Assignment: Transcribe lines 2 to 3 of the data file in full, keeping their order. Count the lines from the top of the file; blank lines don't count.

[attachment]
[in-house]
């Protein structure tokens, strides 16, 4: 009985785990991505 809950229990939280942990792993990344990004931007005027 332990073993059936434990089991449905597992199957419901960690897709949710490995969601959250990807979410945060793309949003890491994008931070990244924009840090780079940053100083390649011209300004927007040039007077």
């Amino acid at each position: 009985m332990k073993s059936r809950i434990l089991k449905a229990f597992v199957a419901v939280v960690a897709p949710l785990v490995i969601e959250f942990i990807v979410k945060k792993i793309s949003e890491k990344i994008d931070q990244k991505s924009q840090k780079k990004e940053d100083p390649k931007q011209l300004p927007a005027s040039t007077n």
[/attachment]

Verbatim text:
């Protein structure tokens, strides 16, 4: 009985785990991505 809950229990939280942990792993990344990004931007005027 332990073993059936434990089991449905597992199957419901960690897709949710490995969601959250990807979410945060793309949003890491994008931070990244924009840090780079940053100083390649011209300004927007040039007077």
């Amino acid at each position: 009985m332990k073993s059936r809950i434990l089991k449905a229990f597992v199957a419901v939280v960690a897709p949710l785990v490995i969601e959250f942990i990807v979410k945060k792993i793309s949003e890491k990344i994008d931070q990244k991505s924009q840090k780079k990004e940053d100083p390649k931007q011209l300004p927007a005027s040039t007077n």